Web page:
How to ace an online interview.

Tips for a acing an online interview

Online job interviews are similar to the traditional, face-to-face kind we're used to, and they have been popular in certain industries for some time now. However, there are some pretty significant variations worth preparing for. Meeting someone via Zoom or Skype is quite different from doing so in person, but it doesn't have to be a challenge. Despite the differences between in-person and online interviews, your goals are the same — to set yourself apart from other candidates and score a second interview. Below is a collection of tips and techniques to ensure your online interview success.

How to prepare for an online interview: Before the day of your interview

With virtual interviews, there are many things to consider prior to the day of your interview that you don’t need to think about for an in-person meeting. Below are some things you can do ahead of time to make sure your online interview goes smoothly.

Get the details. How long is the interview expected to be? Which online service does your interviewer use? Will it be a video call or just an audio call? How many people will interview you? They may not offer much information to you unprompted, so ask your interviewer and don’t be afraid to call back if you need to.

Choose a location for your interview. One of the most important things to consider when preparing for an online job interview is your environment. An unmade bed, dirty laundry, or cluttered office, for example, not only looks unprofessional, it’ll probably be distracting to your interviewer. Not the kind of lasting impression you want to leave. Find a spot with a neutral background like a blank wall, where you can be seen on camera from the waist up. If a blank wall isn’t an option, try to manipulate your background to look like a more professional setting like an (organized) office.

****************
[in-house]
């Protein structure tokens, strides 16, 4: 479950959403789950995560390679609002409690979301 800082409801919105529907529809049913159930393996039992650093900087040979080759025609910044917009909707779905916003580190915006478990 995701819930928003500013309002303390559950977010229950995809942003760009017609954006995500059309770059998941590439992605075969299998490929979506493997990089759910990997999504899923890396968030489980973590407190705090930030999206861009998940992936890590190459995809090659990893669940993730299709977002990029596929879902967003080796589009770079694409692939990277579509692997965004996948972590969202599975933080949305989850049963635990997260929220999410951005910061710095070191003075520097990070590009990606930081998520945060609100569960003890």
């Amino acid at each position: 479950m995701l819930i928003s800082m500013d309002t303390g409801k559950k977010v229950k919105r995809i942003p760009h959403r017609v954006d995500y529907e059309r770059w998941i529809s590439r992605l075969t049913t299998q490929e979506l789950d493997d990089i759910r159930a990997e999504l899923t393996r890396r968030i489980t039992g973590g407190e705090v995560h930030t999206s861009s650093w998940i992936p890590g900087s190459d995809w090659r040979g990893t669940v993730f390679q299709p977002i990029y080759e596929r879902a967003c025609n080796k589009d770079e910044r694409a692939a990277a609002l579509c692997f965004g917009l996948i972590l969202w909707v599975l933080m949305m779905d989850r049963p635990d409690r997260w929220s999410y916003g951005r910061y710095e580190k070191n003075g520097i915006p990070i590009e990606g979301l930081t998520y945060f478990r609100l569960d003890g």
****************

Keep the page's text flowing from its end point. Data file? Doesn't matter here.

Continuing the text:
Create good lighting. Soft, natural light is ideal but, understandably, not always an option. You want plenty of light, whether natural or diffused, avoiding overhead or “cool” light sources. Two lights, positioned in front of you — one slightly to your left and the other slightly to your right — is an ideal home setup. If one of these is a window, that’s even better, but table lamps will do just fine. Avoid strong back lighting or anything that will create shadows or a glare if you wear glasses.

Figure out which of your devices will work best. If you have multiple devices (tablet, computer, smart phone, etc.), use whichever has the most reliable technology and the one you’re most comfortable with. In most cases, this is a computer, but you might find that your phone has a far better camera than your laptop. If you can set your phone up to remain still during the interview, prioritizing a superior camera over a large computer screen is recommended.

Do a test run (or two). If you don’t already have one, sign up for an account with whichever video service your interviewer uses and make sure you download all the necessary software. If you want to be extra prepared, install the same software on an additional device in case you have trouble with one. It’s best to use earbuds during an online interview to reduce noise pollution for all parties involved, and testing them out prior is a good idea. The easiest way to test everything at once is to run a trial interview with a friend, which allows you to test the video service, earbuds, lighting setup, wireless connection, and sound, ensuring everything is in working order.

Carry out traditional interview preparations. Do everything you would to prepare for a face-to-face job interview: Thoroughly research the company you’re interviewing with, script and rehearse answers to common interview questions (general and specific to your industry), and think of some questions you might want to ask in return. Review the job description and your own resume to help you match your answers to their specific needs. Do a little research into the person or people you’ll be speaking with.

How to prepare for an online interview: The day of the interview